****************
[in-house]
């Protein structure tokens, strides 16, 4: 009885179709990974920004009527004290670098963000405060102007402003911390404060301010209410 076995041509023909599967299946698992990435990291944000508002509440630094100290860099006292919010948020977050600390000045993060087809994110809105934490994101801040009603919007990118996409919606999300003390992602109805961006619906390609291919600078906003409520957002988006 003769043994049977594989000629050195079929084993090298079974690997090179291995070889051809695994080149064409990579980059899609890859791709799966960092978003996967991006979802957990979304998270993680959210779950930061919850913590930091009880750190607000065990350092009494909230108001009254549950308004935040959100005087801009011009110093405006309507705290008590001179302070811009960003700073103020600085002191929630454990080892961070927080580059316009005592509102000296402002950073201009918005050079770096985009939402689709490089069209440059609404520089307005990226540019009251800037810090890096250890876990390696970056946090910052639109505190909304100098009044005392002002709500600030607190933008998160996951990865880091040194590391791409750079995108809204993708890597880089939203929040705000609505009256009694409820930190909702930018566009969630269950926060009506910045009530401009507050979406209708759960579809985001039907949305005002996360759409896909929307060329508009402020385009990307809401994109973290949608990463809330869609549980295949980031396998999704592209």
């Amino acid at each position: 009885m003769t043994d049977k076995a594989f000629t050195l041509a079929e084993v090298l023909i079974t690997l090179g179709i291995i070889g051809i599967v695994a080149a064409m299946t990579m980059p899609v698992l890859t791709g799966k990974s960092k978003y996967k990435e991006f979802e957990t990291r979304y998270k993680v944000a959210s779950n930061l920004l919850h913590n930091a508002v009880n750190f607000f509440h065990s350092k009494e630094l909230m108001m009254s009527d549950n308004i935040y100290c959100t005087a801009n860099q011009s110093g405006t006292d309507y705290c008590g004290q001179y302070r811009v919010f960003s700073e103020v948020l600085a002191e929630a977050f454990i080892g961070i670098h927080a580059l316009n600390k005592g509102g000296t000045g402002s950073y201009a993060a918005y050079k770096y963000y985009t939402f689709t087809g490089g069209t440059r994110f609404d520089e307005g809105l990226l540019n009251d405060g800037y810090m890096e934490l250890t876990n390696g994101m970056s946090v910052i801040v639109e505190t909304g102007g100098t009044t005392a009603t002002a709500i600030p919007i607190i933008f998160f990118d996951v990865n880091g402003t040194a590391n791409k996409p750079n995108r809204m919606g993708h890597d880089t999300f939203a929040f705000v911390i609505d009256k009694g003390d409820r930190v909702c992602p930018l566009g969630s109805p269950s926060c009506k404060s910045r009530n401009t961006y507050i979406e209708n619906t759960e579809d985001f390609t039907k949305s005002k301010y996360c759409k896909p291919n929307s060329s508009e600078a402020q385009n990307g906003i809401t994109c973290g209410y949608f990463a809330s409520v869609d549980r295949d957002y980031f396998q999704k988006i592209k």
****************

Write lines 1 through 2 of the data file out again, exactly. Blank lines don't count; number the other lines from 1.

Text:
[in-house]
């Protein structure tokens, strides 16, 4: 009885179709990974920004009527004290670098963000405060102007402003911390404060301010209410 076995041509023909599967299946698992990435990291944000508002509440630094100290860099006292919010948020977050600390000045993060087809994110809105934490994101801040009603919007990118996409919606999300003390992602109805961006619906390609291919600078906003409520957002988006 003769043994049977594989000629050195079929084993090298079974690997090179291995070889051809695994080149064409990579980059899609890859791709799966960092978003996967991006979802957990979304998270993680959210779950930061919850913590930091009880750190607000065990350092009494909230108001009254549950308004935040959100005087801009011009110093405006309507705290008590001179302070811009960003700073103020600085002191929630454990080892961070927080580059316009005592509102000296402002950073201009918005050079770096985009939402689709490089069209440059609404520089307005990226540019009251800037810090890096250890876990390696970056946090910052639109505190909304100098009044005392002002709500600030607190933008998160996951990865880091040194590391791409750079995108809204993708890597880089939203929040705000609505009256009694409820930190909702930018566009969630269950926060009506910045009530401009507050979406209708759960579809985001039907949305005002996360759409896909929307060329508009402020385009990307809401994109973290949608990463809330869609549980295949980031396998999704592209």